Technician

Technician is a term that readily indicates a rating of some sort — but as already mentioned, ratings are occupational specialities held by officers onboard the Enterprise.

Similar to "Crewman", this title was a generic (albeit slightly-more specialised) way of adding a junior officer to a script: focusing more on the purpose the character was to serve than the specifics of his or her rank.

In fact, "THE STAR TREK GUIDE" for writers and directors (3rd rev., 1967) lumps together various Technician Crewmen and other ship's officers in describing the bridge on Page 15!

Only five officers in three episodes are specifically referred to as technicians:

The Enemy Within [1x04]
Geological Technician Fisher - The Menagerie, Part II

Geological Technician Fisher (Sciences Division) and Transporter Technician Wilson (Services Division) wear generic Working Uniform coveralls.

However, footage from The Cage [0x01] (as shown) reveals that Fisher was already a commissioned officer under Captain Pike!

Space Seed [1x24]
Leslie, Spinelli, and Harrison - Space Seed

Prior to losing consciousness, Captain Kirk records Commendations recommended for Lieutenant Uhura, Technicians First Class Thule and Harrison, Lieutenant Spinelli and, of course, Mister Spock.

Harrison (a recurring character) is the Ensign at Environmental. While there is some debate about the identity of Thule, knowing that Lt Spinelli is at the Helm and Mr Leslie is at Engineering means that he must be either the Lieutenant (Command Division) at Navigation, or the Lieutenant (Sciences Division) near the turbo-elevator.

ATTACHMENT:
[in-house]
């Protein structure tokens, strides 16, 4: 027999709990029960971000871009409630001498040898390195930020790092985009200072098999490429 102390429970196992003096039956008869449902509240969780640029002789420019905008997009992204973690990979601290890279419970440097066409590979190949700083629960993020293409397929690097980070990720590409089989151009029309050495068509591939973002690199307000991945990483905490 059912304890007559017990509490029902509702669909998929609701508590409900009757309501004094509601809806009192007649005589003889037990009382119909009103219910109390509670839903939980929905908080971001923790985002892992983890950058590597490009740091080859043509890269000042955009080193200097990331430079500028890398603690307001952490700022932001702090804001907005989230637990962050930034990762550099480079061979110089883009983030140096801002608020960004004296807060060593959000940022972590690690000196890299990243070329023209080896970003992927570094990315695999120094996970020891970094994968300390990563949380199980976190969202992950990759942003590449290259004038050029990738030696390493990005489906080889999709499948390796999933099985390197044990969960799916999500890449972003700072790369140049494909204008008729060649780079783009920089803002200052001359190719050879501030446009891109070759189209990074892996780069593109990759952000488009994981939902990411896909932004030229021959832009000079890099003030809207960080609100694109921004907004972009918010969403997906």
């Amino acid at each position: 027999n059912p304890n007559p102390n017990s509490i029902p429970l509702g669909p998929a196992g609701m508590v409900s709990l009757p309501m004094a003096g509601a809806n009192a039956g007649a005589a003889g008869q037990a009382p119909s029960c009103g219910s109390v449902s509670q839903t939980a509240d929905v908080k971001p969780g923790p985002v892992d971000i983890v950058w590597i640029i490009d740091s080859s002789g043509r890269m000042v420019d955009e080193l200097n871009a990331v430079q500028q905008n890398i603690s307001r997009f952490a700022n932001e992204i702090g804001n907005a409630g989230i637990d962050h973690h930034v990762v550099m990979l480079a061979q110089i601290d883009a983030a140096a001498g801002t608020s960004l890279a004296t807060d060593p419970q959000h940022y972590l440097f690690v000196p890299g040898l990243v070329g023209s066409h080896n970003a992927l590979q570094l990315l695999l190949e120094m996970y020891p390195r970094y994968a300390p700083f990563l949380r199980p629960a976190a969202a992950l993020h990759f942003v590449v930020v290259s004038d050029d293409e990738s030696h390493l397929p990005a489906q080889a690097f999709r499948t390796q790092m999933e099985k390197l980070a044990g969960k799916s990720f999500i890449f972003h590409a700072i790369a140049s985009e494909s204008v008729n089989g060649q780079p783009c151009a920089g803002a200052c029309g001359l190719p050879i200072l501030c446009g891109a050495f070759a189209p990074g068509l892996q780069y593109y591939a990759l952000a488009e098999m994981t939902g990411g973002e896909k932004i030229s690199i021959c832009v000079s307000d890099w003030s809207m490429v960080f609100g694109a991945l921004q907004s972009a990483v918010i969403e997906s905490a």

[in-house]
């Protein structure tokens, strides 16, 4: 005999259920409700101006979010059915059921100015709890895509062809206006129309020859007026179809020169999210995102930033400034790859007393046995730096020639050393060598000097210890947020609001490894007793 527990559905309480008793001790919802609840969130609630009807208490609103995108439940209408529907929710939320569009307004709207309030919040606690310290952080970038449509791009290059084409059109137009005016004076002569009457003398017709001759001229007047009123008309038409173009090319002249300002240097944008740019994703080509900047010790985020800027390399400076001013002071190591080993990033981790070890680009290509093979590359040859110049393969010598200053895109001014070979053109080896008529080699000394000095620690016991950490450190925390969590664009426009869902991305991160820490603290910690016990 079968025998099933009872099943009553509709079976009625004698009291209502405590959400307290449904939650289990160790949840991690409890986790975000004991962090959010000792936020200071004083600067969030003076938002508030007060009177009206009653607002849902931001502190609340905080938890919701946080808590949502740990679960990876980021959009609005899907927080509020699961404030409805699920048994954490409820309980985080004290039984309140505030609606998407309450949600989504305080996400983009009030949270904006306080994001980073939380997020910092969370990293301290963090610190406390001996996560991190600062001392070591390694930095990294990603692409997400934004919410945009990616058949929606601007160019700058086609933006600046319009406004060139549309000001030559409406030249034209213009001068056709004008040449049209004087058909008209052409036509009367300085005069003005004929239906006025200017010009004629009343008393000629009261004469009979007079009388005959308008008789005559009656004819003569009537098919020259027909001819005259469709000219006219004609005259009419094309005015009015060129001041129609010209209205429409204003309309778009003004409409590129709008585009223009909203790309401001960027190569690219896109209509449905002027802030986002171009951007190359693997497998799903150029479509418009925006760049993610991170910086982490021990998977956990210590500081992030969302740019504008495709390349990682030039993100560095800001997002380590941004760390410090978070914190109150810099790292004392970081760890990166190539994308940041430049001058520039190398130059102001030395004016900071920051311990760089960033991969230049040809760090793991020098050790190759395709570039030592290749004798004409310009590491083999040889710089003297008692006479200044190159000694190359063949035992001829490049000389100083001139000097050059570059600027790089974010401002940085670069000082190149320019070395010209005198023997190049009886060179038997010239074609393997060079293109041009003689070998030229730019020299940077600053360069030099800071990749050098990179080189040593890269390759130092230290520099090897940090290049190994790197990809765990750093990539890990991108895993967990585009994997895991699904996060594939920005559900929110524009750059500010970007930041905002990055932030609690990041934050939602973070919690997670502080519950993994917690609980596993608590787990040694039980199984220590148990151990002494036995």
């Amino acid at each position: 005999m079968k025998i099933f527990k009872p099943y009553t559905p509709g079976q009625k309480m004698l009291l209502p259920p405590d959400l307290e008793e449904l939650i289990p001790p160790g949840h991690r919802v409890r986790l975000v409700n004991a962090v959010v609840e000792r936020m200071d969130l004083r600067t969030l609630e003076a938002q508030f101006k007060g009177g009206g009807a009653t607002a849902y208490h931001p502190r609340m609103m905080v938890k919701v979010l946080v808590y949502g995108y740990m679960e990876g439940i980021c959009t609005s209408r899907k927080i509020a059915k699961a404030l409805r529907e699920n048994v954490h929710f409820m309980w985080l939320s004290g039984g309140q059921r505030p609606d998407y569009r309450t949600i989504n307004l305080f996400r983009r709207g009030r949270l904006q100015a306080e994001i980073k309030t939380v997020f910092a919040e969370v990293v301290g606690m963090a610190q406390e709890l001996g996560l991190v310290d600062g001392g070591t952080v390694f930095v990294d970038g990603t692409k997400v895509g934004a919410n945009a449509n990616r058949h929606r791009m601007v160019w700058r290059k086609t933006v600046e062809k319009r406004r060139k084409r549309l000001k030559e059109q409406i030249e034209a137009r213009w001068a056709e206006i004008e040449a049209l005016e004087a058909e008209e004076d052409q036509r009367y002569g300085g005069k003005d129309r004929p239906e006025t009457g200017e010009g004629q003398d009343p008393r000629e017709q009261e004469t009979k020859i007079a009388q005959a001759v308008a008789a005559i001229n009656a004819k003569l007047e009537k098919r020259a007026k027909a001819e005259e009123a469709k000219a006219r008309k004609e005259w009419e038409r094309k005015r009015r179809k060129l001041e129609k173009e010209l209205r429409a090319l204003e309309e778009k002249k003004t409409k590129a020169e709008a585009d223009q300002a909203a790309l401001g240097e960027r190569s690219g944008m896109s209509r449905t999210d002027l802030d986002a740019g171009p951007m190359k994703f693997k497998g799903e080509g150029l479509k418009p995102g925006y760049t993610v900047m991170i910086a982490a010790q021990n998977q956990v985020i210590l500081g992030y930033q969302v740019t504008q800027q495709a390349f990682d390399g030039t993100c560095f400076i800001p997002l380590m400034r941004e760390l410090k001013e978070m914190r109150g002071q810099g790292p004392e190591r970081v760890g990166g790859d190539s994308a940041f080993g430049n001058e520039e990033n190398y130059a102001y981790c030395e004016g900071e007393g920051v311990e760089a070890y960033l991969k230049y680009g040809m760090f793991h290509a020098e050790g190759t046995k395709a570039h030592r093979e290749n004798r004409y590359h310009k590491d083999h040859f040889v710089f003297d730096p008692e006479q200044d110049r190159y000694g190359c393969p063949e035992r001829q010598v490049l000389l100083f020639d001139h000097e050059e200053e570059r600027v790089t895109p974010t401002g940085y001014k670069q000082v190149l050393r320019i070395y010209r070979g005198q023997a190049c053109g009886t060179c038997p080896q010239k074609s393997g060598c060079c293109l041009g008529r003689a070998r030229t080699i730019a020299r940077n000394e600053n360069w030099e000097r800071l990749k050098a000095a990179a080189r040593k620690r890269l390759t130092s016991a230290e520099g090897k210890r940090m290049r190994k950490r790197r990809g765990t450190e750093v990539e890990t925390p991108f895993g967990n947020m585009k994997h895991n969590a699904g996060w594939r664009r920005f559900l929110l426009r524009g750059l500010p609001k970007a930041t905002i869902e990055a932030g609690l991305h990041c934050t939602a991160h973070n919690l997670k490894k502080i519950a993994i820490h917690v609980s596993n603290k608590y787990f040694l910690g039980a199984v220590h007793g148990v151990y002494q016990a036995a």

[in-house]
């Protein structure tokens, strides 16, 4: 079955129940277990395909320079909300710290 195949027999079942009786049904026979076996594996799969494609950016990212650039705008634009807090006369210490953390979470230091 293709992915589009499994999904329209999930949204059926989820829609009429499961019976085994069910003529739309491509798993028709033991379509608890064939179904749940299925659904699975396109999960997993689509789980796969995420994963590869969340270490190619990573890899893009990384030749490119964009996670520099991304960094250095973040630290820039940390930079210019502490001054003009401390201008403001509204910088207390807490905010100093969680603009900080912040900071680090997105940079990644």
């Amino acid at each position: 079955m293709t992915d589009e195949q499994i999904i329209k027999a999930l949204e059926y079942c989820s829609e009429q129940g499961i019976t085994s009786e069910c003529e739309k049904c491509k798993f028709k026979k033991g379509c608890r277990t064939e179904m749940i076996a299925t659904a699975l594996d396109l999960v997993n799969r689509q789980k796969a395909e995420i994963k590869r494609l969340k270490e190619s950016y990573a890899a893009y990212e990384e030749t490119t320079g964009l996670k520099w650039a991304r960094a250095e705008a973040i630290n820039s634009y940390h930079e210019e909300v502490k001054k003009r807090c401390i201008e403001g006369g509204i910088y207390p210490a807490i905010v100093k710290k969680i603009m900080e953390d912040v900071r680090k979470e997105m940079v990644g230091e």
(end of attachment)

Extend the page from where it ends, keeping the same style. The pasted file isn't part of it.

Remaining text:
Wolf in the Fold [2x07]
Karen Tracy - Wolf in the Fold

Karen Tracy – a Lieutenant – is twice referred to by Captain Kirk as a technician with a psycho-tricorder.

This outright eliminates any argument that "technician" is an indicator of enlisted status!

Specialist

Specialist is another term that indicates a rating; it is somewhat rarer than Technician.

Mr Spock uses it as a self-descriptor (perhaps in the general sense) in The Immunity Syndrome [2x19]:

SPOCK: Which makes you indispensable, Captain. Further, you are not a science specialist.

Beyond this, it is applied specifically to only two officers in as many episodes:

Robert Tomlinson, Balance of Terror [1x08]
Robert Tomlinson - Balance of Terror
SCOTT [OC]: Yes, sir. But Specialist Tomlinson is manning it alone. No standby crew available.
Mira Romaine, The Lights of Zetar [3x18]
Mira Romaine - The Lights of Zetar